This week CCSESA puts the spotlight on Plumas County's innovative approach to providing their students with an arts education.
For five years, Plumas County teacher Danielle Frid traveled the windy mountain roads between two towns 35 miles apart, delivering art instruction at the middle and high school levels.
But with the birth of a new baby in 2015, Frid felt that traveling between Portola and Quincy was too time-consuming and stressful.  While she took a leave of absence from Portola, the art teacher teaching at both Chester and Greenville High Schools resigned.
The Plumas County Office of Education/Plumas Unified School District faced a dilemma: cut back on art instruction or find a feasible alternative.
“Not only is art instruction a critical form of self-expression, but in many circumstances art classes give students additional motivation to stay in school and an alternative avenue to learning,” said Assistant Superintendent Kristy Warren. “Cutting our schools’ art programs would have had a detrimental impact on students.”
So Plumas County Superintendent of Schools Terry Oestreich approached Frid with an idea: Instead of the time-consuming back-and-forth between sites, what about starting a digital teaching program that could make art lessons available online?
The COE pursued this idea, and now, entering the third year of the program, students feel right at home with the digital platform. Using technology as a bridge, this rural county in the northern reaches of the state has used innovative, out-of-the-box thinking to provide students with quality arts learning.
In the first year that the program was piloted, Chester and Greenville art classes were taught digitally.  However, beginning the second year and continuing through this current year, the program is successfully teaching students digitally in Portola as well.  
While technology helps bridge the gap between instructors and students, connection remains vital. Frid uses Google Classroom to stay connected to her remote students. This provides her with another form of online communication, and enables her to share assignments and lesson plans and answer questions.

Student artwork is turned in for grading using the inter-district mailing system, as students gradually fill their portfolios. Frid visits the remote school site in person every other week to check in with students. She also makes herself available through email and by phone.
One of the most important factors that makes the online arts instruction work is the onsite facilitator who is in the classroom with the students while they are learning digitally.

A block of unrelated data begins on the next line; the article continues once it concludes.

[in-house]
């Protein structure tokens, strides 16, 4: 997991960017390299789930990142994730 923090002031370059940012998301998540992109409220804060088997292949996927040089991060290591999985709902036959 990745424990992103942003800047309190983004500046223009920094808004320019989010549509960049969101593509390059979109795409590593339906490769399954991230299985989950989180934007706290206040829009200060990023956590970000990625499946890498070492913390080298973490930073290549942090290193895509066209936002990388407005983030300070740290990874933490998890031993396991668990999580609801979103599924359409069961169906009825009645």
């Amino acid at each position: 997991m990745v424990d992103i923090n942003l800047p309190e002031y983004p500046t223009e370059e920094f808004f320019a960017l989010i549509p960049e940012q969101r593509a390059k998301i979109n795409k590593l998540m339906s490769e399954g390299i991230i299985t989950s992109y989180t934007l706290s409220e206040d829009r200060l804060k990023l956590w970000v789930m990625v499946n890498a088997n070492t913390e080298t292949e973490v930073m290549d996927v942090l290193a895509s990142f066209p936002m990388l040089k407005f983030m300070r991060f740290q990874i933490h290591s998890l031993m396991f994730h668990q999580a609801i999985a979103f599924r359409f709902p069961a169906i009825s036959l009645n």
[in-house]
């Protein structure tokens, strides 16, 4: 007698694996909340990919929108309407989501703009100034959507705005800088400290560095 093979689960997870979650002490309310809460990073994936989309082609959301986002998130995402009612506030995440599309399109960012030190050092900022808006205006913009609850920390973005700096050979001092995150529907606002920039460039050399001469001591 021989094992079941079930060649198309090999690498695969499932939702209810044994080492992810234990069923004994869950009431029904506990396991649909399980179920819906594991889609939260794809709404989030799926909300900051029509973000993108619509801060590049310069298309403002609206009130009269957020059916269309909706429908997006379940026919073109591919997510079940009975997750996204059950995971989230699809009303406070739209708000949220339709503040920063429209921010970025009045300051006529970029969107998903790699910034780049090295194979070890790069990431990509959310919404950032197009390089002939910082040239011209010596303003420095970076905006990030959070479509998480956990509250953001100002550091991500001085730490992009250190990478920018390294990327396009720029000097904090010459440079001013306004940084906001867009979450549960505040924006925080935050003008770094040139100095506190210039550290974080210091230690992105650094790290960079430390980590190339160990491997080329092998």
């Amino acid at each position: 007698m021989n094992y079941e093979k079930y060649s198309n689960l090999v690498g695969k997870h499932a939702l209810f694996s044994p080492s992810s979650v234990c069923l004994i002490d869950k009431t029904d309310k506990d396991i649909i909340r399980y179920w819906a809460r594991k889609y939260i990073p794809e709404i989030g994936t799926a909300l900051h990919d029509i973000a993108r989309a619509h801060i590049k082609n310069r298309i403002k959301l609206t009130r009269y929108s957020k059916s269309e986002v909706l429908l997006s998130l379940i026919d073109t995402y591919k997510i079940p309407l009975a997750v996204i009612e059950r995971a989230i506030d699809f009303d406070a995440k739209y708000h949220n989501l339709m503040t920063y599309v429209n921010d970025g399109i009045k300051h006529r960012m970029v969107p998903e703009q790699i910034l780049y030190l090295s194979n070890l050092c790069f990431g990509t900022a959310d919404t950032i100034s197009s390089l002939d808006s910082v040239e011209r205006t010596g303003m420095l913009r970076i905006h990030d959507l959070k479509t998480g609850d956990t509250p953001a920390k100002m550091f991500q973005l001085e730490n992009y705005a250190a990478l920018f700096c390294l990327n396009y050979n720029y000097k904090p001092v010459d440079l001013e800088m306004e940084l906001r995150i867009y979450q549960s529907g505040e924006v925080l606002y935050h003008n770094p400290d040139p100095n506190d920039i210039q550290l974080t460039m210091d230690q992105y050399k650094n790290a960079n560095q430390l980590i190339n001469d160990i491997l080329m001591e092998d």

Current class facilitator Brenda Ross said she maintains constant contact with Frid to ensure students are on task. Frid provides Ross with lesson plans, rubrics and handouts. Ross inputs daily student participation points and sends Frid their assignments.
Frid said she’s discovered that because of the intensive communication that the digital arts program requires, she’s been challenged to regularly self-reflect and find ways to be more clear and precise. This has helped her clarify and refine her objectives.
Because the program requires a high level of self-initiative on the part of students, it has heightened their ability to work independently, Frid said. Students are showing a willingness to work harder and take ownership of their own learning objectives and success.
Furthermore, having lessons accessible online means that students can review instructions as needed and work at their own pace. They can also catch up after an absence more easily.
Sometimes Frid even has students she is directly teaching view her video lessons on laptops while they create. This frees her up to provide one-on-one assistance.
Frid said the digital arts program meets two critical objectives: it maintains the availability of quality art instruction, and emphasizes the fact that “we’re all intrinsically artists. We just need to be given the opportunity to create.”
Plumas County Office of Education’s motto is to “collectively inspire every child, in every classroom, every day.” County Superintendent Oestreich said, “Initiatives such as the digital arts program, and the dedication and innovation of the teachers and staff, support this reality.”


• Contact Nina Martynn, Plumas USD Marketing Media Specialist, for additional information on implementing this type of arts learning in your district or county office.
• Subscribe to Danielle’s YouTube channel to view her online art lessons.
• Find out more about arts learning through CCSESA’s Arts Initiative website, which offers sample art lessons and curriculum, guides for after-school arts programs and information about its Summer Institute.
California Alliance for Arts Education, which advocates for quality arts education, offers toolkits, arts campaigns, and resources to help schools promote the arts.
• The California Arts Council offers grants for arts educators, information about a variety of arts initiatives and additional resources for advancing the arts.

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